Author Sue Woolman explains how she came to write Assassination of the Archduke
Commuting to work is one of those tedious facts of life that so many of us have to put up with and loathe. When I first left school, I landed myself a job in London. I was living at home with my parents in Kent and had to spend 2 hours a day on a train. To make this a bearable experience, I always made sure I had a book in my capacious handbag.
One such book was Elizabeth Longford’s legendary biography of Queen Victoria.
Queen Victoria had nine children, most of whom married into the Royal families of Europe. And then they, of course, had big families so there were Queen Victoria’s grandchildren ... then great grandchildren ... you’re getting the picture. I was instantly fascinated and started trying to find out more about all these offspring. From one book, a whole hobby materialised and a decade later I found myself totally submerged in nineteenth century European royalty with a particular fascination for the Habsburgs, the Austrian royal family.
The astute amongst you are going to say, “hang on a moment, the Habsburgs weren’t closely related to Queen Victoria”. Quite right, but they had their own Queen Victoria (by which I mean a long reigning nineteenth century monarch) in the Emperor Franz Joseph of Austria. He wasn’t as flush with offspring as Victoria but his family was certainly interesting, and the teenage me was caught by the romantic image of his nephew and our book’s hero, the Archduke Franz Ferdinand.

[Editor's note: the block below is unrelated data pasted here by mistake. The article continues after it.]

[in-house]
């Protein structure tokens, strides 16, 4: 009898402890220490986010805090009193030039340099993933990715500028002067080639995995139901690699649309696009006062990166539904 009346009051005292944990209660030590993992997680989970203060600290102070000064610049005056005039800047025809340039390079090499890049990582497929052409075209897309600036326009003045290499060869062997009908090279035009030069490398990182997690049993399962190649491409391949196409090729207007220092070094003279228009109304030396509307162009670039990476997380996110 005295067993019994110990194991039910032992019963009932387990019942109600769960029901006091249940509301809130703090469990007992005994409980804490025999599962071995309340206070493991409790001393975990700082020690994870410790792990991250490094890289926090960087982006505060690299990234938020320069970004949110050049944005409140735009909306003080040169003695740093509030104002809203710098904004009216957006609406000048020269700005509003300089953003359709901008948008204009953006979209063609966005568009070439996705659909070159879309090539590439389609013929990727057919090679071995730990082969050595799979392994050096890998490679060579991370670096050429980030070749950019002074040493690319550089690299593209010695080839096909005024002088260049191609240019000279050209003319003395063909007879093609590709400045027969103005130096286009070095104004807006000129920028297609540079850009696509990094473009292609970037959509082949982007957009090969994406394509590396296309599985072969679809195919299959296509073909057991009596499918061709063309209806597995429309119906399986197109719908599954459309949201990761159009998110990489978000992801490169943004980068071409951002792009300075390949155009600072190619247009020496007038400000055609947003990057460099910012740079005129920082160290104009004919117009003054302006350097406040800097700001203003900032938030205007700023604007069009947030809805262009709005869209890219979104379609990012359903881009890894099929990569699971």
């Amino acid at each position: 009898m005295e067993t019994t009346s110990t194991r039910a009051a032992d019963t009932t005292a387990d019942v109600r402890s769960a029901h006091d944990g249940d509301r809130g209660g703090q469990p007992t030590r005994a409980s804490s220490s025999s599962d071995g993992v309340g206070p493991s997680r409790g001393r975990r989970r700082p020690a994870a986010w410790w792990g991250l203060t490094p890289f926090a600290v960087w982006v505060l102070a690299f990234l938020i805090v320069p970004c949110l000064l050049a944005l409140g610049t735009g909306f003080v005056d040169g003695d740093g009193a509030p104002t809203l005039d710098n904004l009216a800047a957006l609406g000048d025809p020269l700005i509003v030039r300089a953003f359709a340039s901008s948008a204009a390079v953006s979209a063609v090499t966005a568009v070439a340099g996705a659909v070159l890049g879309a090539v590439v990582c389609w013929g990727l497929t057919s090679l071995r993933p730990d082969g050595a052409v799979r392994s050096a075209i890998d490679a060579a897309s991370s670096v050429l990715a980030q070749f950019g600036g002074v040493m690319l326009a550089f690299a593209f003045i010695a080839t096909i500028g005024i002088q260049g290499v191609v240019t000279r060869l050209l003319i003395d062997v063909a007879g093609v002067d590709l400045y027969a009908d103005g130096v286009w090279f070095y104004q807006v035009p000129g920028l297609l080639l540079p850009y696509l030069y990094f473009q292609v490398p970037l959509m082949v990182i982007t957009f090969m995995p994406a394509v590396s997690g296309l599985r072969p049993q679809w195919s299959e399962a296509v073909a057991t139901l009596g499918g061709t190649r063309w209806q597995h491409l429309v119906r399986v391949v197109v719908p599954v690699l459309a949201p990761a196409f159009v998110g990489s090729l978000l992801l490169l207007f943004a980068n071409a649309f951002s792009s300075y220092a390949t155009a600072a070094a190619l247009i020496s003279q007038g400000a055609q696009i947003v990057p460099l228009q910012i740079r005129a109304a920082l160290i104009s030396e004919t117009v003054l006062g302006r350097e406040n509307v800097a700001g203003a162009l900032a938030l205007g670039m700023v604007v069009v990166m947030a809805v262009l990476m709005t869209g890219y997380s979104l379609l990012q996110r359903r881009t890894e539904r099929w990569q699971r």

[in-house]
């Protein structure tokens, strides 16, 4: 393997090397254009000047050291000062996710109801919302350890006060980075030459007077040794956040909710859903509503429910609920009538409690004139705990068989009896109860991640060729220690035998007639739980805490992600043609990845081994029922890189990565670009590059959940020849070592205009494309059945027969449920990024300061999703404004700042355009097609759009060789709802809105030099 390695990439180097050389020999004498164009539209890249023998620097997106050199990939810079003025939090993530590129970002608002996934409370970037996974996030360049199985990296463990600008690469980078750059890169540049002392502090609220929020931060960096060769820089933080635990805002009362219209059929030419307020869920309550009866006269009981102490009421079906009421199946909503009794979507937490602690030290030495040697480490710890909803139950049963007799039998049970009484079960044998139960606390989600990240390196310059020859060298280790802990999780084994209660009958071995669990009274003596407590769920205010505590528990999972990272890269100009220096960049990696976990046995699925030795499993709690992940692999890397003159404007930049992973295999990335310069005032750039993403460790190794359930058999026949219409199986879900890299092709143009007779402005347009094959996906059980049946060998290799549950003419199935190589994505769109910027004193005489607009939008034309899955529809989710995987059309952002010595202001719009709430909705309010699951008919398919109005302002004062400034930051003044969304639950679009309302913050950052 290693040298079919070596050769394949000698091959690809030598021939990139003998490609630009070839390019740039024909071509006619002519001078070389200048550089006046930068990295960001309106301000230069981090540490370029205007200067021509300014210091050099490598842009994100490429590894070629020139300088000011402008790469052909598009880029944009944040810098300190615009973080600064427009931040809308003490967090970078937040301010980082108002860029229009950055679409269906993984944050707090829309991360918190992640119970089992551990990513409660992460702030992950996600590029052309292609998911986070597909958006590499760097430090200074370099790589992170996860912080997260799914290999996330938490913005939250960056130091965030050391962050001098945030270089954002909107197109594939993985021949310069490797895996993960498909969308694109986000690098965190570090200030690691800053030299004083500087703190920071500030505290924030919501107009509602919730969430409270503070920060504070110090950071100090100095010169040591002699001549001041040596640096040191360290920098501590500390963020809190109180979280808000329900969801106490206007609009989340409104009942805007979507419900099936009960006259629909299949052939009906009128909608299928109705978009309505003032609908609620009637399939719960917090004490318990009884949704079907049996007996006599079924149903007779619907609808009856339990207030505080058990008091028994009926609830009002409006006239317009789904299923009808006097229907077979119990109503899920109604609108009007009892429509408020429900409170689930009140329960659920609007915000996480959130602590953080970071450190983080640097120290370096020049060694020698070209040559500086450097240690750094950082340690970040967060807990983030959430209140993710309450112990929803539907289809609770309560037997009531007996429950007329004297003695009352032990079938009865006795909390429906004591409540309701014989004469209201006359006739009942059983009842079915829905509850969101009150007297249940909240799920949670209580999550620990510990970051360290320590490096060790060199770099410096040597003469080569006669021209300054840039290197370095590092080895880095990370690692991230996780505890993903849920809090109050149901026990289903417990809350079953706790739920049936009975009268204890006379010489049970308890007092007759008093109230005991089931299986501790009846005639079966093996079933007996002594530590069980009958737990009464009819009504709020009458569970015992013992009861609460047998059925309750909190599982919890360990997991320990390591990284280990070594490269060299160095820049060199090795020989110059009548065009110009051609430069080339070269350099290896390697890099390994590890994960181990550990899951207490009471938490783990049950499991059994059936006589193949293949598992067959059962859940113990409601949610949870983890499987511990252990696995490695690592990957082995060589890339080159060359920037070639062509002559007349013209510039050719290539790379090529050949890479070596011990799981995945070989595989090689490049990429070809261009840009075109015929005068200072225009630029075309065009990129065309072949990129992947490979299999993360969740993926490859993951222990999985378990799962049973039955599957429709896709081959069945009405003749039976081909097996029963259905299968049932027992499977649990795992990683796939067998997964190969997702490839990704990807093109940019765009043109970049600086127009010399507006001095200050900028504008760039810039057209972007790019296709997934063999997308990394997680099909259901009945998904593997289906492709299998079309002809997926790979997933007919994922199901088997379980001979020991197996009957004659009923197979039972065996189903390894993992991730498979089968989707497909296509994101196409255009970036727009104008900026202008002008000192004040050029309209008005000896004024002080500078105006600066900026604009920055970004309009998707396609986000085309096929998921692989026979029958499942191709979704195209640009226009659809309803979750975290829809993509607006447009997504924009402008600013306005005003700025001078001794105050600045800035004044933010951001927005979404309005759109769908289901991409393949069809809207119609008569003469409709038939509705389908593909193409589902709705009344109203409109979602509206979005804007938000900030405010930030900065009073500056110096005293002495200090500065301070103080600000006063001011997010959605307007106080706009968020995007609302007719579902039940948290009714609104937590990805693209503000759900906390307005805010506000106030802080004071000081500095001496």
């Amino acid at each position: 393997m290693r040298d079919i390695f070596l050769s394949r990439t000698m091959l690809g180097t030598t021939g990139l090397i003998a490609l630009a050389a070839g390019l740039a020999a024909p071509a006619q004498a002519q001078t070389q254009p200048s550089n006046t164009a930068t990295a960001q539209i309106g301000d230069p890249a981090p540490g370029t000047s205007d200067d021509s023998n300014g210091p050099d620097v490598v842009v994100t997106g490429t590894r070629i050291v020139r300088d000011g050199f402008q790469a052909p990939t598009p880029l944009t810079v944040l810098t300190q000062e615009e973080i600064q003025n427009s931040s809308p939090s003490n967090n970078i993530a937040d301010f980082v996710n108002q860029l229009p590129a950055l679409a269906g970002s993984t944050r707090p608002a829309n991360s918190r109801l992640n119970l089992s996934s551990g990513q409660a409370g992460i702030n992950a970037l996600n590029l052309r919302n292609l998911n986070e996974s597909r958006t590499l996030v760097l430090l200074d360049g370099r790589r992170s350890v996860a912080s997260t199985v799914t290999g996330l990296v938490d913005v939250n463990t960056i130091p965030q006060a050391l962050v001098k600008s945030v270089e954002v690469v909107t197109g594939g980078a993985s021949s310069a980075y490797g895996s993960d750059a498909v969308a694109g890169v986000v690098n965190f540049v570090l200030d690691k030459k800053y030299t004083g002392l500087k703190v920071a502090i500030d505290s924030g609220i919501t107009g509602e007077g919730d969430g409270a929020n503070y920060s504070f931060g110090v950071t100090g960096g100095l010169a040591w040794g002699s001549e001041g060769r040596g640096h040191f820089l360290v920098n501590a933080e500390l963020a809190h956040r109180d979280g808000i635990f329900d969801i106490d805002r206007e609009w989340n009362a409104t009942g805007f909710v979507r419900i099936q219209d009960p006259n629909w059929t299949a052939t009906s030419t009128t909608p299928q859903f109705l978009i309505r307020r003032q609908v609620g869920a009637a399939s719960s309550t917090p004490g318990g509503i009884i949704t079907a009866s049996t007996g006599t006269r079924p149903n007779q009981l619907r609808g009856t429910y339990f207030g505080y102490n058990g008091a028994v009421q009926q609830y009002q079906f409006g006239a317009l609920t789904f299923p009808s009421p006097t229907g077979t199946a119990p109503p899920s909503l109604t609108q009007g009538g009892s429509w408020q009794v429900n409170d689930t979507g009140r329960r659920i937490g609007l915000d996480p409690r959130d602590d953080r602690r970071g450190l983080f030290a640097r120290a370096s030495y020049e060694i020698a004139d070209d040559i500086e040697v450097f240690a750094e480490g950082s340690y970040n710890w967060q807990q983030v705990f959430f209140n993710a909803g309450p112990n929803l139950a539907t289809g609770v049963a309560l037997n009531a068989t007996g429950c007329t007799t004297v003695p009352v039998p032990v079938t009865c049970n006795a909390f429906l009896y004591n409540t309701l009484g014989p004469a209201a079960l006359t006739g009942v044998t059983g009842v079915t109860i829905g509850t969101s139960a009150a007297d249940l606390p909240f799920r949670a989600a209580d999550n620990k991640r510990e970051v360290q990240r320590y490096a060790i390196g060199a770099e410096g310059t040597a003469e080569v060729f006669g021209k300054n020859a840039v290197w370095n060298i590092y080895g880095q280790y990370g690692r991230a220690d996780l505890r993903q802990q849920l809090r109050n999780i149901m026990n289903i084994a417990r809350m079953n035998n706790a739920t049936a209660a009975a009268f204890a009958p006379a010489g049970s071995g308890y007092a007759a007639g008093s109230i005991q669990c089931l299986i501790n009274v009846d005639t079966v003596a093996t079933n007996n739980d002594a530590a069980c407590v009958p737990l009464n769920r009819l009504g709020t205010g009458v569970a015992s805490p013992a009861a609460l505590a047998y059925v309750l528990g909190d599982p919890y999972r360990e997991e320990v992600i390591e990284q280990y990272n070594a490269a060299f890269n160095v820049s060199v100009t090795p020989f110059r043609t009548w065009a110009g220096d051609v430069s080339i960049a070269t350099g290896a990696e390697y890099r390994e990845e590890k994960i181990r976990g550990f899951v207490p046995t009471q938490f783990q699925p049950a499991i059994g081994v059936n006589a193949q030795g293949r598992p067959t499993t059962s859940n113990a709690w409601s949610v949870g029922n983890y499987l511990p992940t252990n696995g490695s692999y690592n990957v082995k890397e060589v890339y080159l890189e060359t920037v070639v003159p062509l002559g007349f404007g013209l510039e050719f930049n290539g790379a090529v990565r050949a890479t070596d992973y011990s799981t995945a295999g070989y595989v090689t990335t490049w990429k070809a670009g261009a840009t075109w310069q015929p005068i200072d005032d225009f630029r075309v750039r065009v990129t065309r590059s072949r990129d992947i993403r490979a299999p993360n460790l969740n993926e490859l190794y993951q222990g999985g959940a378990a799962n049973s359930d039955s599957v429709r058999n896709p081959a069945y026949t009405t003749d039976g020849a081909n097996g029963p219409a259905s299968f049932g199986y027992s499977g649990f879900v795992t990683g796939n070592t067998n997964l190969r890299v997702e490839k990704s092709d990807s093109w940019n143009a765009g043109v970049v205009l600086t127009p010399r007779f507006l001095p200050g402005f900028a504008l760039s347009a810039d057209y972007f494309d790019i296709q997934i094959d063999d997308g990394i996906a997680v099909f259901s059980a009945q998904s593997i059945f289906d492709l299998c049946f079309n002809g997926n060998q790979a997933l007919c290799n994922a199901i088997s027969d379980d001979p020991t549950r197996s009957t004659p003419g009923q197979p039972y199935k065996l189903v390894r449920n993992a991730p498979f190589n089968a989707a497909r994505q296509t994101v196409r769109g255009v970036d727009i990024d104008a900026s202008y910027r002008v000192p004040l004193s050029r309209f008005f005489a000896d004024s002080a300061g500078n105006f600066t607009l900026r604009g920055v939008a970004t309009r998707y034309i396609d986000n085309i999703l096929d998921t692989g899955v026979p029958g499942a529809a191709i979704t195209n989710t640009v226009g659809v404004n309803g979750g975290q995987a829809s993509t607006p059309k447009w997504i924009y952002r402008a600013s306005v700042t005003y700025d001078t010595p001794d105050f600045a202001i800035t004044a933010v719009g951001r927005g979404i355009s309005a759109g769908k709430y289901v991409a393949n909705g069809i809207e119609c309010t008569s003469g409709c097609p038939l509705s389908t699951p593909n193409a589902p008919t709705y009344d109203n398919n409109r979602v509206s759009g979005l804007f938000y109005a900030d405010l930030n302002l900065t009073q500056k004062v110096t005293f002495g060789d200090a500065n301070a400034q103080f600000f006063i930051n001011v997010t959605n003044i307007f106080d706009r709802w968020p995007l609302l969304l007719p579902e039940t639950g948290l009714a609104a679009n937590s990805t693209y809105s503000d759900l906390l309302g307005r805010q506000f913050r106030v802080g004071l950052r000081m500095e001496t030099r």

Franz Ferdinand was the awkward, quiet child of the family, overshadowed by a much more charming sibling. Due to various family tragedies, he shot from being a minor archduke to the heir to the throne. And then he fell in love with a woman of much lower social rank and fought tooth and nail to marry her. It’s almost a fairy tale, but sadly it did not have the happy ending - although Franz Ferdinand’s dying words were poignantly for his wife and children.
History has not been kind to Franz Ferdinand, or his wife, or their descendants, but I, and my co-author, Greg King, asked ourselves, “What is not to like about this man?” We wanted to put right his reputation, to paint a picture of the real man whose death sparked off the deaths of so many others. History moves quickly from Franz Ferdinand’s murder to the causes of WW1. We have stopped the clock on this important event and pointed out that this is a tragedy of similar magnitude to the assassination of Nicholas II and his family in Ekaterinburg. It is very much the story of a family who lived through all the vicissitudes of the last century and are still dealing with the repercussions of it today.
These days I still commute to work in London. And I still read avidly. There are many days when I look up and realise I have missed my stop because I am so engrossed in a book. I hope our book, The Assassination of the Archduke, takes you out of your zone!